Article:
If you drink a lot of fresh tea, or draw off more tea to flavor and bottle on a regular basis, you’ll want to get a container that holds one gallon of liquid or more.
Most people choose a container that holds at least one gallon. However, we recommend you choose a container that can hold at least two to five gallons of Kombucha to see the benefits of continuous brewing — both in taste and time savings. If you are only brewing 1 gallon containers, you are probably better off just doing regular non-continuous brews.
You can use a container that is made of any food-safe material that will not react with acid. The material of the container itself and the spigot mechanism need to be made out of glass, stainless steel, food-grade plastic, ceramic, and/or wood.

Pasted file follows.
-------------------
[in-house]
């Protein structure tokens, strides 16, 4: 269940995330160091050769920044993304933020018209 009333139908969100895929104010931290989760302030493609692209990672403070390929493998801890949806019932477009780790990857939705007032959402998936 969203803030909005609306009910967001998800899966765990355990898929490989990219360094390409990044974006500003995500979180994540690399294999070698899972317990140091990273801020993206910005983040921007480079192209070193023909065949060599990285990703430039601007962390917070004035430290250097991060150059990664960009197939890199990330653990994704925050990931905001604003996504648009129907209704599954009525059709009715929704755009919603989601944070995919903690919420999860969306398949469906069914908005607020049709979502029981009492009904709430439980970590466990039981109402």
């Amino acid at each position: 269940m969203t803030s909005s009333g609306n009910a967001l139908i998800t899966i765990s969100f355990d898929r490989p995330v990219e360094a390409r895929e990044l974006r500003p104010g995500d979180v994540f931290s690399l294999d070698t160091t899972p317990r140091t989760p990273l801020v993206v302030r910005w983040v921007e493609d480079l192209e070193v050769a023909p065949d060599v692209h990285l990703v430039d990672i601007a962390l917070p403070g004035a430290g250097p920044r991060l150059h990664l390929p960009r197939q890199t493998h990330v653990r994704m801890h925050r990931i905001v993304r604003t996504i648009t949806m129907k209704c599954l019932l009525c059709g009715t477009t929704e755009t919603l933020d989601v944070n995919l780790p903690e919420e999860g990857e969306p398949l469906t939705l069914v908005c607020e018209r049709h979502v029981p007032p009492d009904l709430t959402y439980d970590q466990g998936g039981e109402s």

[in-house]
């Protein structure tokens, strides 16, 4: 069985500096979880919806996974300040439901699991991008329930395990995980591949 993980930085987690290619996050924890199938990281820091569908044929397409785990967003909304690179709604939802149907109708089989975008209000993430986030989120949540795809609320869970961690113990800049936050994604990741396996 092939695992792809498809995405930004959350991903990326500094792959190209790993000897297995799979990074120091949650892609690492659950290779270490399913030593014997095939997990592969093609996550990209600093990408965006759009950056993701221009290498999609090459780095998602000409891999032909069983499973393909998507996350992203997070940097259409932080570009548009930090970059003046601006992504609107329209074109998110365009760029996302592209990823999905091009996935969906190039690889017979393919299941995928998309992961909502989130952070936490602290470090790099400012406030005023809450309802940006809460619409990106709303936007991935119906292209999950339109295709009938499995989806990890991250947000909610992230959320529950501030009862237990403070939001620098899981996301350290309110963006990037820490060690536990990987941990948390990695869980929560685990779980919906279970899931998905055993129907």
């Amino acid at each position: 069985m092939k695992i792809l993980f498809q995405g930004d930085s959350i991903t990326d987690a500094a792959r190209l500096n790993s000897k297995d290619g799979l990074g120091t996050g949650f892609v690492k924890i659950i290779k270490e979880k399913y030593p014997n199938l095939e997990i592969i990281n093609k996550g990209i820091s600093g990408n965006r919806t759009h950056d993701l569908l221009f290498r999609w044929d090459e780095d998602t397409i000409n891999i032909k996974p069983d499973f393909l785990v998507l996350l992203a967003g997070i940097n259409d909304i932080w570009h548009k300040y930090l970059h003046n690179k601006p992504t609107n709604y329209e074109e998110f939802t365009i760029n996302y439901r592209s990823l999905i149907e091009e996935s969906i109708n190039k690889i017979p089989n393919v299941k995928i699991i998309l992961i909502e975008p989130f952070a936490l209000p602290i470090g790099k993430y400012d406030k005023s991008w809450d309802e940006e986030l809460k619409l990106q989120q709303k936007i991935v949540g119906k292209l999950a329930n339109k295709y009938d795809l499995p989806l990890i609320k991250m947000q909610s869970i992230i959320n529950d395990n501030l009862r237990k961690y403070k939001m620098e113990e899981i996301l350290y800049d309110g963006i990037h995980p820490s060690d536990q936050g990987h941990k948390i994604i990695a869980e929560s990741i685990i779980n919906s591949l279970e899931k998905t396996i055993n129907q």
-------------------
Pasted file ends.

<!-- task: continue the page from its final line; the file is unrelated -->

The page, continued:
Wood barrels have been used for aging and fermenting foods and drinks for thousands of years. You can get the same “vintage” effect that winemakers and whiskey makers rely on to develop complex flavors in their brews using wood, because the kombucha microorganisms and flavor components will infuse the wood and add to the fermentation of each new batch.
You can source your own oak barrel if you wish — expect to pay some good coin. However, we feel oak may give the best tasting Kombucha, especially if you experiment.
We recommend this 20 liter oak barrel for Kombucha which includes a stand and a spigot.